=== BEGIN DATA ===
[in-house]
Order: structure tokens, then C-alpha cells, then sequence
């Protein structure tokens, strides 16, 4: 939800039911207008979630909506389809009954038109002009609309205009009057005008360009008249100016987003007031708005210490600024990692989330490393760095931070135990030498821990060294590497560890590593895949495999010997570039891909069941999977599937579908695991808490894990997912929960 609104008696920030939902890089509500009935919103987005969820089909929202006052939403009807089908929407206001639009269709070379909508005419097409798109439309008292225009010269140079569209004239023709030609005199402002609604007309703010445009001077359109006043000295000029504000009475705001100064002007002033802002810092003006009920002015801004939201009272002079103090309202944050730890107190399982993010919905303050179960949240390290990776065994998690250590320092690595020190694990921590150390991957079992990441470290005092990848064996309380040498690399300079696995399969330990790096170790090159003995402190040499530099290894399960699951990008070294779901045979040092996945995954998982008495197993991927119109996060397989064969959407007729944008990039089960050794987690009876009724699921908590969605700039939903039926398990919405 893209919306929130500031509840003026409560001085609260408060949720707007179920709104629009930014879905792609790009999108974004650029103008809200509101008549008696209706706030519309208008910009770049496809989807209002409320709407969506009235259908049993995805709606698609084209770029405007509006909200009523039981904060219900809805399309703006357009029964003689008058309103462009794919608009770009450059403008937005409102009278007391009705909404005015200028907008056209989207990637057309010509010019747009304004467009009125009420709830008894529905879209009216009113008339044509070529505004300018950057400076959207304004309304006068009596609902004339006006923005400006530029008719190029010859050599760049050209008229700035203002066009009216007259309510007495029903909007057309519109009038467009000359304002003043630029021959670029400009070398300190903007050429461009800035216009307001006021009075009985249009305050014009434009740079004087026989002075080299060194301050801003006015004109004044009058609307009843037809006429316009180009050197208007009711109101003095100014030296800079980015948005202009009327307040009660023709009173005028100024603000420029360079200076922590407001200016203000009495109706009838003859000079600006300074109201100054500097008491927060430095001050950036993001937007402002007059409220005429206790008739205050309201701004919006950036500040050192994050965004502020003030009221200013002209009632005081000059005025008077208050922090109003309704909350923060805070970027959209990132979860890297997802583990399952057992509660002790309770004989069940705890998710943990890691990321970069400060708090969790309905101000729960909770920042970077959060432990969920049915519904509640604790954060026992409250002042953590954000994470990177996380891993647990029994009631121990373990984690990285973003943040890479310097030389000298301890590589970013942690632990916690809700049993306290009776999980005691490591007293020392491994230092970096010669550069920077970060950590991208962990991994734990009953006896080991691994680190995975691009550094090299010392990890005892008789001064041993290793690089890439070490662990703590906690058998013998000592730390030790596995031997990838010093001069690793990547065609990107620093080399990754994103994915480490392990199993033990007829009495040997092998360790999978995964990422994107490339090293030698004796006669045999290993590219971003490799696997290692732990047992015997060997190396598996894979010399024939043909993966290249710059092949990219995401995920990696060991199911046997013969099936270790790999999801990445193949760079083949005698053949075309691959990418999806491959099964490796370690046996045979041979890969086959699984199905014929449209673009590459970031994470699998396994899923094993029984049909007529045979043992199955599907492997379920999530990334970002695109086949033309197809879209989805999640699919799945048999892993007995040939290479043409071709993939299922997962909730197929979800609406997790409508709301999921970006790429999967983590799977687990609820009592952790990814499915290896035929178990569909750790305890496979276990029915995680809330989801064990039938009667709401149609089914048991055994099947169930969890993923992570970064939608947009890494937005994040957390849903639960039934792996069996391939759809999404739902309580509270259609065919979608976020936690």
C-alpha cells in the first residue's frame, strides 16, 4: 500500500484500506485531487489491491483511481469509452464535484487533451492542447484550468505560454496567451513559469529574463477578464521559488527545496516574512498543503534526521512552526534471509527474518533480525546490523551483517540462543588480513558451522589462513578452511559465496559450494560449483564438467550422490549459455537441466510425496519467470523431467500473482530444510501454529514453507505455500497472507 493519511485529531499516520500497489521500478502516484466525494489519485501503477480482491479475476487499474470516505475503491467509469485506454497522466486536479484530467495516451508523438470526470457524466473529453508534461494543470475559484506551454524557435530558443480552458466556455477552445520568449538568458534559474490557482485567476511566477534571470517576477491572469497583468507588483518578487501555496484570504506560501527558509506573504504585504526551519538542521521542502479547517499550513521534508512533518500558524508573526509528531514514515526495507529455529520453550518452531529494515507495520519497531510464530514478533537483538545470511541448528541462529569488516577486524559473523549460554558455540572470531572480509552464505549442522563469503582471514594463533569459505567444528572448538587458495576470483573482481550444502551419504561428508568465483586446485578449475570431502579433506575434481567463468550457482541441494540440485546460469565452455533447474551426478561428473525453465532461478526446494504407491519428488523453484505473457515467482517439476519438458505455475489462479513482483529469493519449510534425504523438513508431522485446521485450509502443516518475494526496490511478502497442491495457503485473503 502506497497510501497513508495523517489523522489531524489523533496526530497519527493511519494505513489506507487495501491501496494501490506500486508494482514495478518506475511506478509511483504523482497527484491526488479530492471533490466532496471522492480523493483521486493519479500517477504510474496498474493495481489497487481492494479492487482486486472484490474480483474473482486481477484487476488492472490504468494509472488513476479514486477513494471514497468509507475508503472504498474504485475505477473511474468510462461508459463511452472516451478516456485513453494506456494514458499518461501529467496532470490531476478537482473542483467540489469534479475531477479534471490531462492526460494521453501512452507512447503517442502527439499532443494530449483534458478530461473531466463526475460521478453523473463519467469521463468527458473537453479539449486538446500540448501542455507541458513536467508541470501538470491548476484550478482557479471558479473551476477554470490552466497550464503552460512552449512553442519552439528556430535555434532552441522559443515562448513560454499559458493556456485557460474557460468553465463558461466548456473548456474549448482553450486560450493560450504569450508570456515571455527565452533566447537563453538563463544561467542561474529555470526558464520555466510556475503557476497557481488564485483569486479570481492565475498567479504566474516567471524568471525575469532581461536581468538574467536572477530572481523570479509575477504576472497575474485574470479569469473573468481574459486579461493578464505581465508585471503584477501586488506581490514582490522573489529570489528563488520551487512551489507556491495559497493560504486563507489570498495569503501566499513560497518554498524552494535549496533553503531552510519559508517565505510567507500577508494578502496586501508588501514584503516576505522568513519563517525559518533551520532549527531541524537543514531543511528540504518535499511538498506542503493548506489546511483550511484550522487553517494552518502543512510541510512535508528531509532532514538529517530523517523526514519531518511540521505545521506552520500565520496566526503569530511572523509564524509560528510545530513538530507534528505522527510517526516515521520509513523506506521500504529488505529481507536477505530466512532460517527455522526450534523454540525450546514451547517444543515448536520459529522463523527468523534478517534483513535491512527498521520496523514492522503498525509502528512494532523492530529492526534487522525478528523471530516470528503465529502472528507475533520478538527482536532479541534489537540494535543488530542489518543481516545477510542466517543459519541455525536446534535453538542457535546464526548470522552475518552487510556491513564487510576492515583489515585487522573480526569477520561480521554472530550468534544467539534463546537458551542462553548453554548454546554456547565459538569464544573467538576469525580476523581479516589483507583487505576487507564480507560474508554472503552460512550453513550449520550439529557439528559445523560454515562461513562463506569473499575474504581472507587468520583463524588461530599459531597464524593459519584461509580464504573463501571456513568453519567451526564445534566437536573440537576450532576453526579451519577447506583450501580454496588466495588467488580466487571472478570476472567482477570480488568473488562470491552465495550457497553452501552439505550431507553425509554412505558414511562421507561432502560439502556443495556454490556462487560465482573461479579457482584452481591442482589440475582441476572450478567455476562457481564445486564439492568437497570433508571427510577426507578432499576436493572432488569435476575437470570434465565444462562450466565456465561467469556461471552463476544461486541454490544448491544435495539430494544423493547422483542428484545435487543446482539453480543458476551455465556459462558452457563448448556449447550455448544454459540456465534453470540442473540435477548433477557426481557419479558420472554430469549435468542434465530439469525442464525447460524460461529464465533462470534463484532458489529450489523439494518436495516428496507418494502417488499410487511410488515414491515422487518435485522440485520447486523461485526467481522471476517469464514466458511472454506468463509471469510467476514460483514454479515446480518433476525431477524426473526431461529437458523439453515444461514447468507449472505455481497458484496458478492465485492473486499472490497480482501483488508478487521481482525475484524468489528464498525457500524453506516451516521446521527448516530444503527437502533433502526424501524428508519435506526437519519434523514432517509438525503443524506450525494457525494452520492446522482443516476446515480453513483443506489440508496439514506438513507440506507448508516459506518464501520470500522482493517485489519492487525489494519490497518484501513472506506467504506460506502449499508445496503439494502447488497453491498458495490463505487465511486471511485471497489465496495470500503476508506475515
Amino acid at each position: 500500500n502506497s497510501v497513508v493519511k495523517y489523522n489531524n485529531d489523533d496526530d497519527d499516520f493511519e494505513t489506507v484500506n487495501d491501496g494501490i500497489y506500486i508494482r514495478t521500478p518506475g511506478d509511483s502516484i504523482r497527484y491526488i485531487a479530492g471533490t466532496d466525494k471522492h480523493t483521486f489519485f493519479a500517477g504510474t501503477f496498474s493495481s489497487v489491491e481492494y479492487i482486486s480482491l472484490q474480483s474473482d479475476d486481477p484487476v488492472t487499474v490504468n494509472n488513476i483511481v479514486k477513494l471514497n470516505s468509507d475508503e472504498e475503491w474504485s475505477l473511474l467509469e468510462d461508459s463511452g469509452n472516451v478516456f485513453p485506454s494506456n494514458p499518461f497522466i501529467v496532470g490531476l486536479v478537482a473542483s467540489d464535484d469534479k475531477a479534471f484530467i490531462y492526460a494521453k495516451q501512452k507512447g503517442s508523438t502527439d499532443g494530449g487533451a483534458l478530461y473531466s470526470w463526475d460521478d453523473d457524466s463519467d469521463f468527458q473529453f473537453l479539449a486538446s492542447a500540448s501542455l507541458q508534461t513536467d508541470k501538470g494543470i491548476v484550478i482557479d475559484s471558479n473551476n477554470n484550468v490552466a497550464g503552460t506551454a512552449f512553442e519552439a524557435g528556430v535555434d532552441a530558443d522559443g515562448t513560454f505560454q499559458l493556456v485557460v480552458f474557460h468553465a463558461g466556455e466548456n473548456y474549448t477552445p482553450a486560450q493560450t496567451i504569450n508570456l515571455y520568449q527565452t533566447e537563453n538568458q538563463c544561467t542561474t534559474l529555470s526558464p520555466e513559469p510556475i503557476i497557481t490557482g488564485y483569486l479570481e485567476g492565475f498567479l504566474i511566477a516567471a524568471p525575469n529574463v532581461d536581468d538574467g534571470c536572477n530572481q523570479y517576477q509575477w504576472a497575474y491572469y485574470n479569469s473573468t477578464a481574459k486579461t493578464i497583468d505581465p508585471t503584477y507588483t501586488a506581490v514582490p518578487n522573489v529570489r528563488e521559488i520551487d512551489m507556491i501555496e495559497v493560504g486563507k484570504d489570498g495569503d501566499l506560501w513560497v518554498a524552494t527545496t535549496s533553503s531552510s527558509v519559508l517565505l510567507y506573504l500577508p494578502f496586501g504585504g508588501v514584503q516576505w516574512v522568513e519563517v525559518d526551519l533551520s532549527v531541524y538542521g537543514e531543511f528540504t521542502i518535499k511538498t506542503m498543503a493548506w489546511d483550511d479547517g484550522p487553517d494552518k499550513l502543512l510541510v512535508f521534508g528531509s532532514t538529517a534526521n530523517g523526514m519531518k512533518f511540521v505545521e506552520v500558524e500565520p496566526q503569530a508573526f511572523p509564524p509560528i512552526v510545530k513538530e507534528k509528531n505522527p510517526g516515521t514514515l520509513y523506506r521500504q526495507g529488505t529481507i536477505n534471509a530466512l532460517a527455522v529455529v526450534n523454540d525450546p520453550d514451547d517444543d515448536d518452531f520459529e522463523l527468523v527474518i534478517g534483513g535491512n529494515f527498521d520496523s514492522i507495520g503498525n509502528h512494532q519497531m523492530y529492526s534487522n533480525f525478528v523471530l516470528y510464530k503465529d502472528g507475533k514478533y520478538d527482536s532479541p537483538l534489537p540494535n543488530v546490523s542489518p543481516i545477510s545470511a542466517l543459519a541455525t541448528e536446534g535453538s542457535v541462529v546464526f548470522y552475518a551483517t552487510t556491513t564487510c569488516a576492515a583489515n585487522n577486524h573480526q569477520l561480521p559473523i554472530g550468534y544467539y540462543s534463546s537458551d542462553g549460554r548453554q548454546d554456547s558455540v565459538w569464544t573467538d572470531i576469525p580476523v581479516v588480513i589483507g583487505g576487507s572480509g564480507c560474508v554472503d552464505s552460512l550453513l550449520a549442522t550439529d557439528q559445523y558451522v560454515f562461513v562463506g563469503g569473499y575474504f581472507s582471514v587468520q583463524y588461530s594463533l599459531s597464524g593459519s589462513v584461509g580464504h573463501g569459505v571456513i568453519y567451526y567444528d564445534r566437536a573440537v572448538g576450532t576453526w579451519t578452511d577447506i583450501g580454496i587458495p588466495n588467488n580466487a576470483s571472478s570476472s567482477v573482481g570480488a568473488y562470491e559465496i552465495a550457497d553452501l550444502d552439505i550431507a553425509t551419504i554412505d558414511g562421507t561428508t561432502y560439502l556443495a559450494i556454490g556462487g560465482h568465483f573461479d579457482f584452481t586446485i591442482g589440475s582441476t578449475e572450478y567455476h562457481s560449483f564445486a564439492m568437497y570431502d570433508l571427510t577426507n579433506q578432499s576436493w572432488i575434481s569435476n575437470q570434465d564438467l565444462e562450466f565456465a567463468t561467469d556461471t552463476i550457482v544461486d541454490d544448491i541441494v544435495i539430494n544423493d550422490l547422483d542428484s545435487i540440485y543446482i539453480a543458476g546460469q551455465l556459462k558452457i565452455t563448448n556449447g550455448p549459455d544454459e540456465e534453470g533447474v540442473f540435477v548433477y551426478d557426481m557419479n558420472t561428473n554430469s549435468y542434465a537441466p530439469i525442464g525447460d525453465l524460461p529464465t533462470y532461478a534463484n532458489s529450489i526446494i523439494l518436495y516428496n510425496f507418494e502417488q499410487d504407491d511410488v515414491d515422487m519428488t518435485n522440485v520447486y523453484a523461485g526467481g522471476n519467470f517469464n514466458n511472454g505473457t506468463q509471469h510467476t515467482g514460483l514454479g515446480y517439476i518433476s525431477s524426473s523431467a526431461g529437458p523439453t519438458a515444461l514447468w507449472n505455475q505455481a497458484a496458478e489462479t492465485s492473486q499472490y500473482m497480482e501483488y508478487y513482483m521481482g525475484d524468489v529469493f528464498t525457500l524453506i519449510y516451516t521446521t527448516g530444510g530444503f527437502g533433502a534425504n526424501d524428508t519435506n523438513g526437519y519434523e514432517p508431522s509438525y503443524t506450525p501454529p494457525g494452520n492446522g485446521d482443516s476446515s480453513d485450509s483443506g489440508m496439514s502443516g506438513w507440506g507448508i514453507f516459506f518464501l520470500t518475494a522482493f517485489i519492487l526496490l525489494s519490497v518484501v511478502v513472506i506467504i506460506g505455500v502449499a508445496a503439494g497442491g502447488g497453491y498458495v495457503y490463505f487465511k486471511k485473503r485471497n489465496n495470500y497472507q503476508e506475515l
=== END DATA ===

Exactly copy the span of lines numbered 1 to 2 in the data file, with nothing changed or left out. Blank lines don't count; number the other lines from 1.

[in-house]
Order: structure tokens, then C-alpha cells, then sequence